The world changed on September 11, 2001. The attack on American soil took the lives of nearly 3,000 innocent civilians. The role of virtually every federal, state and local law enforcement agency also changed that day.
On September 17, 2001, Attorney General John Ashcroft directed that the fight against terrorism and the prevention of future terrorist acts must be law enforcement’s first and overriding priorities. He directed every United States Attorney to establish an Anti-Terrorism Advisory Council (ATAC) to serve as a conduit for information sharing about suspected terrorists among federal, state and local law enforcement entities. For details about the ATAC, please click here
The U.S. Attorney’s Office for the District of Maryland has designated a senior prosecutor as the ATAC Coordinator to coordinate with representatives from federal, state and local law enforcement agencies and other homeland security agencies, to ensure the prompt exchange of anti-terrorism information, urgent alerts, changes to the National Threat Advisory Level, etc. Persons in need of this information span many disciplines in both public and private sectors, including public health, transportation, emergency responders and managers, and law enforcement.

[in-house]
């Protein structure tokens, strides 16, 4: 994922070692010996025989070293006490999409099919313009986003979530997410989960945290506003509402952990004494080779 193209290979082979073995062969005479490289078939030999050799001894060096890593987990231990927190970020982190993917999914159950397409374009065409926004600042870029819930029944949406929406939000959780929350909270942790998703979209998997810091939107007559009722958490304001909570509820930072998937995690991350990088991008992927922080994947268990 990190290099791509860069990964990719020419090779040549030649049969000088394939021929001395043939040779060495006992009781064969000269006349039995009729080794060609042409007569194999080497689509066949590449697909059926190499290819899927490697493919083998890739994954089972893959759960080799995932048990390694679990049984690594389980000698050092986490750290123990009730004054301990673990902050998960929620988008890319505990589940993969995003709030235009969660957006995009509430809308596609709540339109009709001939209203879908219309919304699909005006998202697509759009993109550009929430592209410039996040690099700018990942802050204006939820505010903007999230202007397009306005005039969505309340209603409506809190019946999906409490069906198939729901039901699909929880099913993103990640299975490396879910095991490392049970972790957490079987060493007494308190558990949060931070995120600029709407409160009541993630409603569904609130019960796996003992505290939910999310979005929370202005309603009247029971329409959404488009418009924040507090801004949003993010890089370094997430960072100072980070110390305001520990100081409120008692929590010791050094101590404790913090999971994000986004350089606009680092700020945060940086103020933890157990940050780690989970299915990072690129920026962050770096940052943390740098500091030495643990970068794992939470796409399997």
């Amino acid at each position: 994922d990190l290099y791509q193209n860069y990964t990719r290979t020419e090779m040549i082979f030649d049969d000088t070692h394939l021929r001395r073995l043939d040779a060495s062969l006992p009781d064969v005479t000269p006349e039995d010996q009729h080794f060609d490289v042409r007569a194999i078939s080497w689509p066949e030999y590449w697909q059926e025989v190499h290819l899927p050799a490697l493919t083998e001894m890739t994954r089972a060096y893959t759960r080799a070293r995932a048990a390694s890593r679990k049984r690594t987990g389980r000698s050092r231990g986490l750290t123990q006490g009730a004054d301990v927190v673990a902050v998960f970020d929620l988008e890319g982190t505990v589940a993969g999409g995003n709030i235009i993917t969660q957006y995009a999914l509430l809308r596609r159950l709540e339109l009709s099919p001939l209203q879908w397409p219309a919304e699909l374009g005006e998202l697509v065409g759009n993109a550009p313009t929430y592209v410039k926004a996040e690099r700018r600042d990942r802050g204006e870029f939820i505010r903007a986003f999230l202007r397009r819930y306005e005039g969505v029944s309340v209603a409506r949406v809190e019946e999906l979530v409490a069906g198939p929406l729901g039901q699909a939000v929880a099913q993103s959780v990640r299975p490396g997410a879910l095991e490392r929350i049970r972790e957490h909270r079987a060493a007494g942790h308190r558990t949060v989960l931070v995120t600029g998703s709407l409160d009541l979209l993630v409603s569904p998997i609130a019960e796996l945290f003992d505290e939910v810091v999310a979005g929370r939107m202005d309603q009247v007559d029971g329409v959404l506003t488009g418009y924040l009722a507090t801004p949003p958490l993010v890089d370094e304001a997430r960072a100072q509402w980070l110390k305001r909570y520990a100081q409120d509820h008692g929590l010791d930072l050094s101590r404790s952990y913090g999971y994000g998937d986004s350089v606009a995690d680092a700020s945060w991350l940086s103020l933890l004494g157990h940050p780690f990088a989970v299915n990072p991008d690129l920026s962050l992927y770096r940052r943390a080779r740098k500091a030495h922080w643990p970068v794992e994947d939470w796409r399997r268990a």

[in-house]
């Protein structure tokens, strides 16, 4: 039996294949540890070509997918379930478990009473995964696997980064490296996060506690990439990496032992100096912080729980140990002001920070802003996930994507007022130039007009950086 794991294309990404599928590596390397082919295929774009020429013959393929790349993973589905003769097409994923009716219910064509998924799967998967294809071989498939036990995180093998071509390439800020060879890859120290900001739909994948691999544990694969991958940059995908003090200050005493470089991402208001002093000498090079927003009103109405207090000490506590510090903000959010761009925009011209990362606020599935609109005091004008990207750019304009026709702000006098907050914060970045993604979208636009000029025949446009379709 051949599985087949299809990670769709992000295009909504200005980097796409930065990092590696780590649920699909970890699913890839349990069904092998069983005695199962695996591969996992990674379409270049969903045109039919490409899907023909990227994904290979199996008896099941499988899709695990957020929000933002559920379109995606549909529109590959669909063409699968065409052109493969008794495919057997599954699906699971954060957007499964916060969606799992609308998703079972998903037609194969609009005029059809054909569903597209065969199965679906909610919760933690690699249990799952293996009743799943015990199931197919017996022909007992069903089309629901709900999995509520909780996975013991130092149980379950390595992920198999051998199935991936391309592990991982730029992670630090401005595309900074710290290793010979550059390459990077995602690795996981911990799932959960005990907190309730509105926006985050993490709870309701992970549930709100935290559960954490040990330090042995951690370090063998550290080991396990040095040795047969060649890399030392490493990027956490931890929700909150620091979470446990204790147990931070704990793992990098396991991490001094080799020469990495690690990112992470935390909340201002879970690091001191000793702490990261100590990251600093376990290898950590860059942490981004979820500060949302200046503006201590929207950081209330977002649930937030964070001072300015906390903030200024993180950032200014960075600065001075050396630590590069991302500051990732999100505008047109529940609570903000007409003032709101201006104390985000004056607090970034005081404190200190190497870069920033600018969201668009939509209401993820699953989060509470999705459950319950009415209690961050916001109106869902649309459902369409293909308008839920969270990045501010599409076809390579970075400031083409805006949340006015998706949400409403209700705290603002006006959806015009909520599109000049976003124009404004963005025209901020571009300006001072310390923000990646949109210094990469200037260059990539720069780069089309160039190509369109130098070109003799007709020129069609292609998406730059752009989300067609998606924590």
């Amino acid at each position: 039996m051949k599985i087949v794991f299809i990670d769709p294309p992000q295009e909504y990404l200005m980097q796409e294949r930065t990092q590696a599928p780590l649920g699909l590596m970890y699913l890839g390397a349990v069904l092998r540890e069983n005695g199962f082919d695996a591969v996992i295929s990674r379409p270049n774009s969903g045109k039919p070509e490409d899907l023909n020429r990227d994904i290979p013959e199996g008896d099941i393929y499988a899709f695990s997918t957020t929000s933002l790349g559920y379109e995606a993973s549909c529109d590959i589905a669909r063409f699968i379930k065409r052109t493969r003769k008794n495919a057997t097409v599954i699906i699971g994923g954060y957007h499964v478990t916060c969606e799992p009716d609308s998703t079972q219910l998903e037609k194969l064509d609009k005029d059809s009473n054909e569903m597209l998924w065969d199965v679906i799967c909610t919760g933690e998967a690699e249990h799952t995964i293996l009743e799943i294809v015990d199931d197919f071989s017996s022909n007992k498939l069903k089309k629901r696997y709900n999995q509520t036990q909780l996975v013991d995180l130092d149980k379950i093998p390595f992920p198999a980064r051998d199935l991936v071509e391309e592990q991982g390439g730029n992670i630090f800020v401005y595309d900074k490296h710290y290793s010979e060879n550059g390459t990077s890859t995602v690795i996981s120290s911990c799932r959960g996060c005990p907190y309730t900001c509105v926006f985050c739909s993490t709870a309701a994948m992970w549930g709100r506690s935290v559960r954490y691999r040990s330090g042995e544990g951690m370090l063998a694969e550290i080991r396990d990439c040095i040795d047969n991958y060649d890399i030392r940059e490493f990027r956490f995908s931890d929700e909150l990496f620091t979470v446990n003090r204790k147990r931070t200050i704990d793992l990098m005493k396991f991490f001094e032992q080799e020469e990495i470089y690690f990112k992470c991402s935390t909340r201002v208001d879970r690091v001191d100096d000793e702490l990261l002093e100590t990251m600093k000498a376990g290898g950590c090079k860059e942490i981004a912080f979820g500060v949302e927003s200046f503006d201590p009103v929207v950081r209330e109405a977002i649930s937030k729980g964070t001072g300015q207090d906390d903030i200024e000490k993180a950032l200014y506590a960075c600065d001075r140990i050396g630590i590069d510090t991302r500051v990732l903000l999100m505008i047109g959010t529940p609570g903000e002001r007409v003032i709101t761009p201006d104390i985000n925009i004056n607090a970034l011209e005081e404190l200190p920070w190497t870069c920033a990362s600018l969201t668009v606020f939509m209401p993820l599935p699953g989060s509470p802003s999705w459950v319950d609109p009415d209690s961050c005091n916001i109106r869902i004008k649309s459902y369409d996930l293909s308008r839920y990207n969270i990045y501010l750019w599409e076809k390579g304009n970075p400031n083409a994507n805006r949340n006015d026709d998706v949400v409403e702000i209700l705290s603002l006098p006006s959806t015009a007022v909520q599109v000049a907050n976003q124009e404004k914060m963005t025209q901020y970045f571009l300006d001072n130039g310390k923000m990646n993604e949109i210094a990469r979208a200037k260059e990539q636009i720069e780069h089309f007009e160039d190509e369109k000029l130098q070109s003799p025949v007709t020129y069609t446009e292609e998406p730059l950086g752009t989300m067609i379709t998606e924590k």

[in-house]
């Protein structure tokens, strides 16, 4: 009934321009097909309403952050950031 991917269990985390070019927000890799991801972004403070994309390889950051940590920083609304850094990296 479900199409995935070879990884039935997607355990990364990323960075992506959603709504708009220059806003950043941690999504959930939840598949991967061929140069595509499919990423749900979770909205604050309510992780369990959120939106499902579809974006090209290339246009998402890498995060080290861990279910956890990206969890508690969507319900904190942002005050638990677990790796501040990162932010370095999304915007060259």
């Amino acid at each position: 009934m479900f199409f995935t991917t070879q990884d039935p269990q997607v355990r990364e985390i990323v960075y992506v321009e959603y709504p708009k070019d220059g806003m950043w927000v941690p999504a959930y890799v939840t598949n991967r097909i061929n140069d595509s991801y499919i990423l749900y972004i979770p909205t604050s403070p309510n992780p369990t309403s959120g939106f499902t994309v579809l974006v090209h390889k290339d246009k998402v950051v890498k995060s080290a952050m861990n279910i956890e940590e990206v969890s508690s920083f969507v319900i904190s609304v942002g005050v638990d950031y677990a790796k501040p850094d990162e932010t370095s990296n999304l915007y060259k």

Maryland’s ATAC meets regularly to share information critical to each member’s anti-terrorism efforts and has developed a highly successful training program. The ATAC formed one of the first fusion centers in the United States to combine information sharing and analysis – the Maryland Coordination and Analysis Center (MCAC). To view the MCAC Charter, please click here
. The MCAC Watch Section began 24 hour operation on November 3, 2003 and has continuously disseminated threat and other critical information throughout the state and the United States since that date. MCAC’s Strategic Analysis Section reviews material from around the world and produces and disseminates intelligence products to ATAC members, to other state fusion centers and to national entities. Each training session conducted by the ATAC has attracted 200 to 400 persons from Maryland and many other states as well. The ATAC has conducted at least 4 training seminars each year since its inception.